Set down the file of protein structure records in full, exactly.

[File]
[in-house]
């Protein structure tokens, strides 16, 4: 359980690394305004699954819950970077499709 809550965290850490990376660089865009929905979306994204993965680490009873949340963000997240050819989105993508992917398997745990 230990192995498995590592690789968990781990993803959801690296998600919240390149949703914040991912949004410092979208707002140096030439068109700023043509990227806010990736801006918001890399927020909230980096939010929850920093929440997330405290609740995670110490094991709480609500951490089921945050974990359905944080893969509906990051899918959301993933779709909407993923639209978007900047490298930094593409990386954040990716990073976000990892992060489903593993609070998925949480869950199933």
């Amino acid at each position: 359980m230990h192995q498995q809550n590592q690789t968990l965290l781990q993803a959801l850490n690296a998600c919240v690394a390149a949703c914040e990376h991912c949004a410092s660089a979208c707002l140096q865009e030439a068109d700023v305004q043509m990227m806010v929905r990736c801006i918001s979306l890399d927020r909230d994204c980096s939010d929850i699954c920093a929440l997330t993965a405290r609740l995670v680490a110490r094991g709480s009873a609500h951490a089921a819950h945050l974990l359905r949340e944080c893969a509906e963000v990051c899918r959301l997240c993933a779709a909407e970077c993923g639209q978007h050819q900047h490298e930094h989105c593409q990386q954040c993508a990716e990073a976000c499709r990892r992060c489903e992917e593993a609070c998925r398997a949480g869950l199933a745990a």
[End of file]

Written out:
[in-house]
């Protein structure tokens, strides 16, 4: 359980690394305004699954819950970077499709 809550965290850490990376660089865009929905979306994204993965680490009873949340963000997240050819989105993508992917398997745990 230990192995498995590592690789968990781990993803959801690296998600919240390149949703914040991912949004410092979208707002140096030439068109700023043509990227806010990736801006918001890399927020909230980096939010929850920093929440997330405290609740995670110490094991709480609500951490089921945050974990359905944080893969509906990051899918959301993933779709909407993923639209978007900047490298930094593409990386954040990716990073976000990892992060489903593993609070998925949480869950199933």
């Amino acid at each position: 359980m230990h192995q498995q809550n590592q690789t968990l965290l781990q993803a959801l850490n690296a998600c919240v690394a390149a949703c914040e990376h991912c949004a410092s660089a979208c707002l140096q865009e030439a068109d700023v305004q043509m990227m806010v929905r990736c801006i918001s979306l890399d927020r909230d994204c980096s939010d929850i699954c920093a929440l997330t993965a405290r609740l995670v680490a110490r094991g709480s009873a609500h951490a089921a819950h945050l974990l359905r949340e944080c893969a509906e963000v990051c899918r959301l997240c993933a779709a909407e970077c993923g639209q978007h050819q900047h490298e930094h989105c593409q990386q954040c993508a990716e990073a976000c499709r990892r992060c489903e992917e593993a609070c998925r398997a949480g869950l199933a745990a």